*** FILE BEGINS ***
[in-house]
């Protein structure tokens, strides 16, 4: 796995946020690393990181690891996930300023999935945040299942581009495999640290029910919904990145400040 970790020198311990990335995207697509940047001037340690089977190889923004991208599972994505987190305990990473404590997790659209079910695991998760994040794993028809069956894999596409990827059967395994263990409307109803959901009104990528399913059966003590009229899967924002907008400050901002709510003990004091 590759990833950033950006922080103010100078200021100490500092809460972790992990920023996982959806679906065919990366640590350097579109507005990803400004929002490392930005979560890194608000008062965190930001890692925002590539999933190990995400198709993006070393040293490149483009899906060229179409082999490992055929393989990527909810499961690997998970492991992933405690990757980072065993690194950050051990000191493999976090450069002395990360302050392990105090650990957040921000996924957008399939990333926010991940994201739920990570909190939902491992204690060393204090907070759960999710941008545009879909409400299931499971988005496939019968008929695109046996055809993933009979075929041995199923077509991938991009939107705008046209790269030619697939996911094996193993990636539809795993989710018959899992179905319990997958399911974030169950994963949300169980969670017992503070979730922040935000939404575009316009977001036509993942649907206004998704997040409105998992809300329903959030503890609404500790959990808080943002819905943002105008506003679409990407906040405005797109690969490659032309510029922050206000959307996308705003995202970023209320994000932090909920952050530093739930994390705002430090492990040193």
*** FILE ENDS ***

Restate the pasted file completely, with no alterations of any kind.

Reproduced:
[in-house]
């Protein structure tokens, strides 16, 4: 796995946020690393990181690891996930300023999935945040299942581009495999640290029910919904990145400040 970790020198311990990335995207697509940047001037340690089977190889923004991208599972994505987190305990990473404590997790659209079910695991998760994040794993028809069956894999596409990827059967395994263990409307109803959901009104990528399913059966003590009229899967924002907008400050901002709510003990004091 590759990833950033950006922080103010100078200021100490500092809460972790992990920023996982959806679906065919990366640590350097579109507005990803400004929002490392930005979560890194608000008062965190930001890692925002590539999933190990995400198709993006070393040293490149483009899906060229179409082999490992055929393989990527909810499961690997998970492991992933405690990757980072065993690194950050051990000191493999976090450069002395990360302050392990105090650990957040921000996924957008399939990333926010991940994201739920990570909190939902491992204690060393204090907070759960999710941008545009879909409400299931499971988005496939019968008929695109046996055809993933009979075929041995199923077509991938991009939107705008046209790269030619697939996911094996193993990636539809795993989710018959899992179905319990997958399911974030169950994963949300169980969670017992503070979730922040935000939404575009316009977001036509993942649907206004998704997040409105998992809300329903959030503890609404500790959990808080943002819905943002105008506003679409990407906040405005797109690969490659032309510029922050206000959307996308705003995202970023209320994000932090909920952050530093739930994390705002430090492990040193």